Website- Peak Freak Expeditions

Thursday, 30 October 2014

Cheyne Stokes at Altitude

Peak Freaks once again enjoyed a day of instruction at the base of Lobuche Peak. Rope rescue and
other survival techniques were rehearsed.

Romano from Australia has beens struggling with a condition related to altitude known as Cheyne Stokes, it's inhibiting his ability to sleep soundly. I've experience this myself at altitude and typically a very small percent of our participants will - especially on Everest at Camp 3 if they are not supplemented with oxygen. For that reason we supplement all our Everest climbers at Camp 3 to get the full rest they need pre-summit push.

Tim and Romano discussed his options as he's not been able to sleep for several days and as a result is losing much needed energy for the summit push. He decided to retreat to the village of Lobuche to enjoy two full nights sleep before the summit bid tomorrow.

Cheyne Stokes are related to low oxygen saturation and for some who suffer from this , their body is alerted to gasp for air and this reaction jolts the climber awake each time he or she starts to relax as the result of taking in less oxygen. Or for some, they don't wake but their tent mate is kept awake listening to irregular breathing patterns of the person next to them. They will sound as though they've quit breathing and then gasp but never wake themselves from their slumber.  If this goes on for more than 2 or 3 nights it can be the end of a climbers ascent higher as the only cure is to retreat, spend more time at the elevation they were last comfortable and gradually try to ascend again. For some they can hit the wall each time at the same elevation no matter how long they are there, and try.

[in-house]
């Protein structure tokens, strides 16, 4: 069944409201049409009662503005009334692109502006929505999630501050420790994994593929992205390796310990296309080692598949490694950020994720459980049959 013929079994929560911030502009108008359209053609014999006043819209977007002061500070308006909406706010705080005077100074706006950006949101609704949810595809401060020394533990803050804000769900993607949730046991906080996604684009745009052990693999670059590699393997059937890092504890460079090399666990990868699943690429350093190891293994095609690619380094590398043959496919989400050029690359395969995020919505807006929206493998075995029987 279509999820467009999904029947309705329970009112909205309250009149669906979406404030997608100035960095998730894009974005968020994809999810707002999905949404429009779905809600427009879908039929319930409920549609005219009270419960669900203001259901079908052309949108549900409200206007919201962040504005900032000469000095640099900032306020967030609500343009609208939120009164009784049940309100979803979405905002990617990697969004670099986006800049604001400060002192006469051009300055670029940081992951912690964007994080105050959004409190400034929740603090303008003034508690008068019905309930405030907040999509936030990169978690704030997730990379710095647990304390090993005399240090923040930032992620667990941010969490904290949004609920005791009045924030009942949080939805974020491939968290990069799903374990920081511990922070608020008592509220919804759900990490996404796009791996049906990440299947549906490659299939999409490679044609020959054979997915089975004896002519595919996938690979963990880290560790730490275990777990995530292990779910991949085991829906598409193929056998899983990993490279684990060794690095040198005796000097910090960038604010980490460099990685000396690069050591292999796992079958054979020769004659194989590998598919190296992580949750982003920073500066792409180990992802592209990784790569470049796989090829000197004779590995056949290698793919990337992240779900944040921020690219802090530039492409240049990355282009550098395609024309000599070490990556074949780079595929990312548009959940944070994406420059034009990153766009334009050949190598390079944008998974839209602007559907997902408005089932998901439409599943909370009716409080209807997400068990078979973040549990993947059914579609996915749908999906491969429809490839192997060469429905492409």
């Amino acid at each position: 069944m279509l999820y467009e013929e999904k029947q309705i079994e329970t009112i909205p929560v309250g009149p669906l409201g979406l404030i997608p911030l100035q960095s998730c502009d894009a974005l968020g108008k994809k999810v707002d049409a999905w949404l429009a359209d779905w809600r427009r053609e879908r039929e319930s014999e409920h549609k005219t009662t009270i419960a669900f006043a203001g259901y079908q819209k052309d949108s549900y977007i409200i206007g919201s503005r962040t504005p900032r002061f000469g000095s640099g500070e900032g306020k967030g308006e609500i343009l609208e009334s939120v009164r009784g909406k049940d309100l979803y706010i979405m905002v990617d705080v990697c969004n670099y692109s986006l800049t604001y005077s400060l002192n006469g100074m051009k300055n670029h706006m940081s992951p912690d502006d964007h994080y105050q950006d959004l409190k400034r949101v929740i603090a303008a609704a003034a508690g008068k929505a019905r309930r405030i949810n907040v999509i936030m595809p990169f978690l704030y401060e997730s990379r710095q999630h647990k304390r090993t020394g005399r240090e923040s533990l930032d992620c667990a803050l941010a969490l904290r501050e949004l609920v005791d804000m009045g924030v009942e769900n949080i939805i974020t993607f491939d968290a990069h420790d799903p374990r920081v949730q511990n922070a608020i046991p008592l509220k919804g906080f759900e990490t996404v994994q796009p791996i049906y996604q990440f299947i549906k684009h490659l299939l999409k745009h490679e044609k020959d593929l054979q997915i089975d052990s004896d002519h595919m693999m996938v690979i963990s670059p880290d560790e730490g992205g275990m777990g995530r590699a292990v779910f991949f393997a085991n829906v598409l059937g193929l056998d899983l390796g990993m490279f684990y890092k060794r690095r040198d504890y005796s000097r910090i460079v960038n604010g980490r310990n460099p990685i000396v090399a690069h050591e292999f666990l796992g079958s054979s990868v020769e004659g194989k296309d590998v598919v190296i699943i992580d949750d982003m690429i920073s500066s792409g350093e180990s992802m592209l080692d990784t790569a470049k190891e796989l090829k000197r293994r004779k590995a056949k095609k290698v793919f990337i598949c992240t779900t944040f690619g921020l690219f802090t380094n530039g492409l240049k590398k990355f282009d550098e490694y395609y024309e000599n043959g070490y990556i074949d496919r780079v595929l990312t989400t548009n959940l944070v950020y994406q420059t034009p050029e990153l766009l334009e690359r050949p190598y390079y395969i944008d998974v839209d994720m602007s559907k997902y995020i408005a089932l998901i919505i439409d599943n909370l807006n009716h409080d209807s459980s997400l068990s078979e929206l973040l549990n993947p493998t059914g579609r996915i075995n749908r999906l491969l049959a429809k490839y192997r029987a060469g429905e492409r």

Another thing we see on high altitude climbs is a condition that has nothing to do with altitude. It's claustrophobia. Anyone that has not experienced life on a major expedition that requires sleeping in tents for multiple days may learn something new about themselves. Something they wouldn't have known till they tried it. This condition is more common than most would think. We've already lost a few participants on this expedition at this stage of the climb. Once again this can be for some- the"boot" in boot camp.

These are two very good reasons to join this program and spend only $7K instead of $20K or $50K to find out your body chemistry just doesn't work for you up here or expedition style climbing is not for you before making the big investment in time away and money.


High camp tomorrow, rest, hangout, summit push at some gaud awful hour in the middle of the night.


Wind will be the highest it is this week and Tim said that is exactly what he was hoping for. Just another reality test of what to expect on big mountains such as Everest and what it feels like to climb in harsh conditions. It won't be that bad, but they will get a bit of a simulation. 

Stay tuned!

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